has ever played a game of basketball, whether it’s a pick-up game or
competitive hoops, will know that not every person on the floor, at any given
time, can have the ball in his hands. This is true for most major sports like
baseball (the pinch runner), American football (the kicker and special teams),
even ice hockey (defenseman enforcers). In basketball, where there is only one
ball and ten players to share it with, the role player’s significance becomes
even more pronounced.
cannot, and should never understate the value of the role player: after all, we
can’t all be superstars. For every LeBron James, there will be a Mike Miller;
for every Paul Pierce, there will be a Glen Davis; and for every Kevin Garnett,
there will be more than one Brian Scalabrine. (For the record, I love Scal as a
person; as a player, not so much.)
the glut of role players, or ‘specialists’ that the Celtics have had over the
years, we can honestly look at most of them and say with certainty if they did
the job they were supposed to do, exceeded expectations or utterly came up
short in their bid to contribute.
memories are pleasant to remember; James Posey’s knockdown threes, Leon Powe’s
hustle, Tony Allen’s shutdown perimeter defense, Glen Davis’ toughness, and Sam
Cassell’s veteran grit. Others won’t be as pleasant.
that when I say role players, it means guys who won’t be playing most of the
minutes or starting every game: rotation players are out of the equation, as we
pretty much know what we will get with them anyway. I’m talking about the guys
who will have a specific role, some who will be specialists and some who will
be a bit of jack-of-all trades, doing everything well and nothing particularly
What can we
at least realistically expect from the Celtic role players this season? Let’s
round it up:
1 Jason Collins, C –Collins is a fairly steady player, who made waves when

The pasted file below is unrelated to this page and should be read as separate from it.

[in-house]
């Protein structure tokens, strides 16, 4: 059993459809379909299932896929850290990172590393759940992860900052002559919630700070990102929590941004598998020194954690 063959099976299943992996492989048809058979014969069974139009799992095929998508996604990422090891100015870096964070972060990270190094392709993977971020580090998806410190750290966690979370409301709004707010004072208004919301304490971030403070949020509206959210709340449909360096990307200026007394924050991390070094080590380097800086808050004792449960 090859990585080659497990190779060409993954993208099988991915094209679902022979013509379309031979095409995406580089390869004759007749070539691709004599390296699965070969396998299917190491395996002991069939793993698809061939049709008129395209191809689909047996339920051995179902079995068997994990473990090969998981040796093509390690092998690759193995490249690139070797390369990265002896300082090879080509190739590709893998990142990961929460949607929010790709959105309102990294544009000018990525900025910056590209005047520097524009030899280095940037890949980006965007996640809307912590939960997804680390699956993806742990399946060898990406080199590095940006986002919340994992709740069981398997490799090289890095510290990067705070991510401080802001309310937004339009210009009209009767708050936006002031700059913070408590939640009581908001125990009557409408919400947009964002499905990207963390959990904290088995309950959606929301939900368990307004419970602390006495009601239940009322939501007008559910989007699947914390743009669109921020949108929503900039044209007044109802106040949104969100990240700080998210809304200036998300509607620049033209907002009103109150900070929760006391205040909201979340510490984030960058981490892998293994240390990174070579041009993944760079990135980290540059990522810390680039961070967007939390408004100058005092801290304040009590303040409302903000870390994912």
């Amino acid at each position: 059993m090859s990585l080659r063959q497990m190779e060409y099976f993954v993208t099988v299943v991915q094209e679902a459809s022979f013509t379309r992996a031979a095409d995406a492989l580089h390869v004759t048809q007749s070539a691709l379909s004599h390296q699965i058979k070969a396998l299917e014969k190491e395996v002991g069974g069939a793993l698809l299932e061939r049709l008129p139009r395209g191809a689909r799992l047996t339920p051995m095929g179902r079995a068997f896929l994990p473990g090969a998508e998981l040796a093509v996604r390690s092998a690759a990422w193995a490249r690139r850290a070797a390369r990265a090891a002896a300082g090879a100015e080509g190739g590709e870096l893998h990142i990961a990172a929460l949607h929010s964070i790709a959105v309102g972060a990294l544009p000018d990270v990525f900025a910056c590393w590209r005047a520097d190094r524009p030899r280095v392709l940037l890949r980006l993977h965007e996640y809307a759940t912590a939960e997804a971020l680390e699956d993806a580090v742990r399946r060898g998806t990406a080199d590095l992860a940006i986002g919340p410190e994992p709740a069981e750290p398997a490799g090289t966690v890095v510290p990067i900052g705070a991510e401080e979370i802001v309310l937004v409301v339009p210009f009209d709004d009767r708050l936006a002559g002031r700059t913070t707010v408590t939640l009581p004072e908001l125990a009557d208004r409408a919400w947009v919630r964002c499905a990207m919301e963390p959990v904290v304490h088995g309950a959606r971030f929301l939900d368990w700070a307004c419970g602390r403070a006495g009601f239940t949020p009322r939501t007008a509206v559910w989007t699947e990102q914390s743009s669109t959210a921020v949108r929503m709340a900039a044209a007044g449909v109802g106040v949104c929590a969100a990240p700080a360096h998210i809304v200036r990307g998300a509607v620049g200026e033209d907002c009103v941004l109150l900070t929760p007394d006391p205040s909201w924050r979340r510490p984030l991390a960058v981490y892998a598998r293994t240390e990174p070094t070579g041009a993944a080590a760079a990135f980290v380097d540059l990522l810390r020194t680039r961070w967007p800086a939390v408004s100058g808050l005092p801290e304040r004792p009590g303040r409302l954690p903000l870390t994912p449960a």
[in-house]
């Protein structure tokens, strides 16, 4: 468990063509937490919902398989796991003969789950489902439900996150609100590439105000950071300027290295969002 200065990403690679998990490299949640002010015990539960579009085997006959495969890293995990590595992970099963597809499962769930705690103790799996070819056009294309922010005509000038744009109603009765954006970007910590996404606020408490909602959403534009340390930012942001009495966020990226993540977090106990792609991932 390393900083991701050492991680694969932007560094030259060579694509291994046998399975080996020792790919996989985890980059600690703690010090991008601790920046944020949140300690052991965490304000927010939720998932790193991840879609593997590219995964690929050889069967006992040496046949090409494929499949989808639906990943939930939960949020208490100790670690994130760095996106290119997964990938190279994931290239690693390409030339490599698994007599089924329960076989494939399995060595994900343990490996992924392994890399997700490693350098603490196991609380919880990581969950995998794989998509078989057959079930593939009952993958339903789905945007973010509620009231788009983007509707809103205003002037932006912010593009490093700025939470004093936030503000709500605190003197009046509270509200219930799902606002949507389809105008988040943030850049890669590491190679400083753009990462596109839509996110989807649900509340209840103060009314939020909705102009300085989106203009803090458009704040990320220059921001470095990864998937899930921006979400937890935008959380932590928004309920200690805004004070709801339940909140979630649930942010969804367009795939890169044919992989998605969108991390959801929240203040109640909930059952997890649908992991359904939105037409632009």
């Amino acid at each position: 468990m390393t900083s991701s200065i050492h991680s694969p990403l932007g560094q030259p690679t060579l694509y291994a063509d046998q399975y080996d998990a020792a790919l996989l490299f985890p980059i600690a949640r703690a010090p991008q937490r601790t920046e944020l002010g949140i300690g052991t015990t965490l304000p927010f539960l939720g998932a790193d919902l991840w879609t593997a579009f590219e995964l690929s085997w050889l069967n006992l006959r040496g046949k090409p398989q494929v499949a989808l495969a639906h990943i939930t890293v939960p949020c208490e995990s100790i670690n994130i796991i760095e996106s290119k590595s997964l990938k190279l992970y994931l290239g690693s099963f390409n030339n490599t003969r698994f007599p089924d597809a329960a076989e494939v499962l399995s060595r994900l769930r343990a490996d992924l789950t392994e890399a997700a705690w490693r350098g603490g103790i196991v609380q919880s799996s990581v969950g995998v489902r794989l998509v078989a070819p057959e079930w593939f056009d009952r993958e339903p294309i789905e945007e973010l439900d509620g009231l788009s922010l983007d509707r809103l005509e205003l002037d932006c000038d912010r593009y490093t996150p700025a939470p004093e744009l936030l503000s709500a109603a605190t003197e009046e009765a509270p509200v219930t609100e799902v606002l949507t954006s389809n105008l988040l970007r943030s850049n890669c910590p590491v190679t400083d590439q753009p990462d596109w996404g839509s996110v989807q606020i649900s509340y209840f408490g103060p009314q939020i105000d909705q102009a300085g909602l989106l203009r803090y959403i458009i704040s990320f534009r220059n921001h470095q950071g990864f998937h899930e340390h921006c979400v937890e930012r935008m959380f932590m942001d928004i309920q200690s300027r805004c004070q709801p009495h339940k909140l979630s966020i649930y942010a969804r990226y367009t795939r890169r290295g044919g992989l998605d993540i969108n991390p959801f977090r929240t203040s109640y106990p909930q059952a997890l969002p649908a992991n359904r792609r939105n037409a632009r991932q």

he bumped, chucked, and basically took Dwight Howard out of his element when
the latter was still on good terms with the Orlando faithful, although the
“Dwight-stopper” nickname is a tad overblown. Now that he is in Boston, we can
expect Mr. Collins to play physical inside, allow no easy baskets, and play
acceptable post defense.
2 Kris Joseph, SF – I will be the first to admit that I have seen fairly
less of Kris Joseph, but from what little I have seen, the kid is a tremendous
athlete. He can finish around the rim and though his jumper is shaky, it can
improve. The main concern with him is adjusting to a man-to man defensive
scheme, and as we have experienced with Doc, the only way that rookies get minutes
is if they play solid defense. I see Kris being a legitimate NBA player with a
chance to contribute right away, which is tremendous value for a second round
3 Fab Melo, C – Ah,
Fab Melo. Admittedly I was puzzled with this pick, and was rooting for Danny to
take Perry Jones III from Baylor. Melo is an interesting pick, because it
signals faith in the Celtics development system. We know Melo is an athlete,
and his feel for the game needs more seasoning before we can rely on him to
protect the rim in the NBA level. Instincts for the game come naturally, from
playing the game at an early age, and though we have guys like Tim Duncan (who
was a swimmer before he picked up a basketball), it is incredibly rare for
athletes who have been playing the game for only six years to be NBA-ready in less
than two years.
4 Darko Milicic, C – Yes, in the latest edition of the Darko tour, the big
Serbian lands in Beantown. For the Celtics case, we all hope this will be more
than a one year pit stop and more of a two to three year resurgence circuit. Nevertheless,
the well-traveled veteran has a chip on his shoulder and something to prove in
Boston. Let’s give him the benefit of the doubt. To be honest, aside from his size, I really don’t
see any upside in his signing. Here’s hoping Darko proves me wrong.
5 Jared Sullinger, PF – Easily my favorite acquisition this year for the C’s.
Sullinger is a ground-bound big man, but he knows how to use his bulk and can
create angles for his shot. His lack of athleticism is balanced by his
knowledge of the game and natural instincts, sort of the anti-Melo if you will.
6 Chris Wilcox, C – A legitimate candidate for a Rondo Fastbreak running
mate, Wilcox is a solid offensive player. Not so sure about his defense, though
he may have a few post moves and can finish around the paint. He is coming off
heart surgery, so he may start off a bit slow.
why it is so exciting to follow the off-season signings of every team is
because we get to speculate and discuss how these new faces will fit in the
team’s philosophies and tendencies. We all know what we will get from our main
guys: it is the contribution of the role players which will tip the scales from
fringe playoff contender to championship caliber roster, especially for a
veteran team like the Celtics. Injuries will happen, games will be missed, and
starters will be benched, for various reasons. And for this reason, we need
competent role players who can come off the pine and give us quality
We can’t all
be superstars. Someone somewhere has to do their roles. And most of the time,
it is just as important.